Enhancing physical and mental development through the exploration of sound, Freenotes outdoor musical instruments are accessible to kids with physical and developmental disabilities. Only the simplest motor skills are needed to activate pure harmonies, ensuring musical success for all players.
Surprisingly delightful, these interactive outdoor musical instruments challenge the imagination by stimulating creativity. Freenotes Harmony Park offers a musical experience for all through a specially designed ensemble of percussion instruments. Doubling as public art sculptures all instruments play together and any combination of notes are pleasing. No matter one’s developmental level, Freenotes instruments make it possible for everyone to create beautiful music.
In 2010 Freenotes Harmony Park worked with the Parker Arts and Cultural Events Center (PACE) in Parker, Colorado to install eight instruments in a public courtyard outside the building. The PACE Center demonstrates the Town of Parker’s commitment to public art. It was built to increase cultural offerings, create a community-gathering place and enhance the downtown area. Freenotes was in fact, the first to be approved by the “Art in Public Places Committee”.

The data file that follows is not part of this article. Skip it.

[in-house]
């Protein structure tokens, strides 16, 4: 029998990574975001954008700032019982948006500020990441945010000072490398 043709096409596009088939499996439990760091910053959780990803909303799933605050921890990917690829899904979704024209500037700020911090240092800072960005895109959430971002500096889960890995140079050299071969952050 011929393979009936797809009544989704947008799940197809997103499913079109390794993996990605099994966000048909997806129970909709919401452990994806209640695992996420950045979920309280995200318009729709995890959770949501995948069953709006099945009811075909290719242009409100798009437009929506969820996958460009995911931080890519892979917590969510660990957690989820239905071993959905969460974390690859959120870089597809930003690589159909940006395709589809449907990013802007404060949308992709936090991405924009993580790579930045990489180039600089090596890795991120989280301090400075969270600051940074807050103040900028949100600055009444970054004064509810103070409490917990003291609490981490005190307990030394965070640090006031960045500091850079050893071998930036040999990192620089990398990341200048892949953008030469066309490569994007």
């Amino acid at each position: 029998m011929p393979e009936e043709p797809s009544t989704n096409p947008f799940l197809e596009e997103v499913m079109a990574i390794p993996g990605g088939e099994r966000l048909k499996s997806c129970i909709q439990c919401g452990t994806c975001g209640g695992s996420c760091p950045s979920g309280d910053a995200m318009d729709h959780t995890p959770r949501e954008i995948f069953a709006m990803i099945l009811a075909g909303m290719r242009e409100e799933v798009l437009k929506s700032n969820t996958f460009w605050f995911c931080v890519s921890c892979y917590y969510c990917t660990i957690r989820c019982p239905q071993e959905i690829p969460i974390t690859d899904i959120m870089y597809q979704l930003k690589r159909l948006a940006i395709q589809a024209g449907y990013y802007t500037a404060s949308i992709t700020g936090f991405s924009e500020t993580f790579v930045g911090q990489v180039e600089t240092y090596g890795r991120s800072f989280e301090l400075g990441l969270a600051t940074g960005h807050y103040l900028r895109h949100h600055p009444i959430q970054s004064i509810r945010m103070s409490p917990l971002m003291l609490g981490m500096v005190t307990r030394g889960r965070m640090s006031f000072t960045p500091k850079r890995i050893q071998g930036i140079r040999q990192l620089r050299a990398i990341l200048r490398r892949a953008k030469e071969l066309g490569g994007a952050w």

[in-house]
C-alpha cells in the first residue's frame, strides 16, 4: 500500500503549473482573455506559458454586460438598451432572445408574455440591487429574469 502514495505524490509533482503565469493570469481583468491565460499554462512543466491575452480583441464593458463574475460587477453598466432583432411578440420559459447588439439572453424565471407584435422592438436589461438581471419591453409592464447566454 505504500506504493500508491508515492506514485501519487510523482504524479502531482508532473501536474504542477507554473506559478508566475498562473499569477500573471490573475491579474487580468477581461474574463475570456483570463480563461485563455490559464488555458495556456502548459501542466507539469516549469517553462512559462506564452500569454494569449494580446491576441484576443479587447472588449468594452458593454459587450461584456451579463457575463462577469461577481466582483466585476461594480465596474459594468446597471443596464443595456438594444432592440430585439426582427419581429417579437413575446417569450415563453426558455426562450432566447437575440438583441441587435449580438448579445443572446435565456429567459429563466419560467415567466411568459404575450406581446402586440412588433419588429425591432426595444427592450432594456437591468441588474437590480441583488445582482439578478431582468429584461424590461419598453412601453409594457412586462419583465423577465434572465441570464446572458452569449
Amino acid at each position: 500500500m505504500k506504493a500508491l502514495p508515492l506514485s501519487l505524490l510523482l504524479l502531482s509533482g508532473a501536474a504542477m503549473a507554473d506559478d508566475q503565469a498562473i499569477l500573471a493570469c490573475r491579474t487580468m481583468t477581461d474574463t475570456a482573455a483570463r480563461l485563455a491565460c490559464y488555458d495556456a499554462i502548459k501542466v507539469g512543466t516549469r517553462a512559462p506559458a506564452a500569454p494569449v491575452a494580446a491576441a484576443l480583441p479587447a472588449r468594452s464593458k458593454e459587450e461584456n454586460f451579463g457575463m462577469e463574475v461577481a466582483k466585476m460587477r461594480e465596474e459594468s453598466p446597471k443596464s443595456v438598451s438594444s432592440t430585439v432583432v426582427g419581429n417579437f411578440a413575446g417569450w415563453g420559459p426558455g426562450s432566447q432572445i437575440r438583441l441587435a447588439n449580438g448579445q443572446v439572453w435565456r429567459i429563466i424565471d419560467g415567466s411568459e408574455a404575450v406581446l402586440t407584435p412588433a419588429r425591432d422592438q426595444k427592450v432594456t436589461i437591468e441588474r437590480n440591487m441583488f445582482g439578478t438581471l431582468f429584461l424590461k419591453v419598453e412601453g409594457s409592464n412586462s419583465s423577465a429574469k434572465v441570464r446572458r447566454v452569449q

The City of Sedona, Arizona also launched a public art initiative to rival Santa Fe in 2011. “Music Lives Here” is an inscription chiseled into the sandstone rock next to a brand new grouping of Harmony Park instruments. A bold installation by the city of Sedona these outdoor instruments are permanently placed on Main Street at the Chamber of Commerce Visitors Center.
Sedona Mayor Rob Adams made a special visit to play the first notes and to show his appreciation. “This is an amazing thing you are doing for our community. Freenotes instruments are a wonderful contribution to our efforts to become a city animated by the arts.”
Freenotes have found their way into installations around the world. In December of 2013 Freenotes opened as an exhibit illustrating the physics and mathematics of sound at the entrance of the Ross Perot Science Museum, Dallas, Texas.
The benefits of Freenotes Harmony Park instruments are manifold. They invite participation from individuals as well as groups to explore, learn and create. Playing music transcends all boundaries of age, ethnicity, gender and physicality
helping to build stronger communities.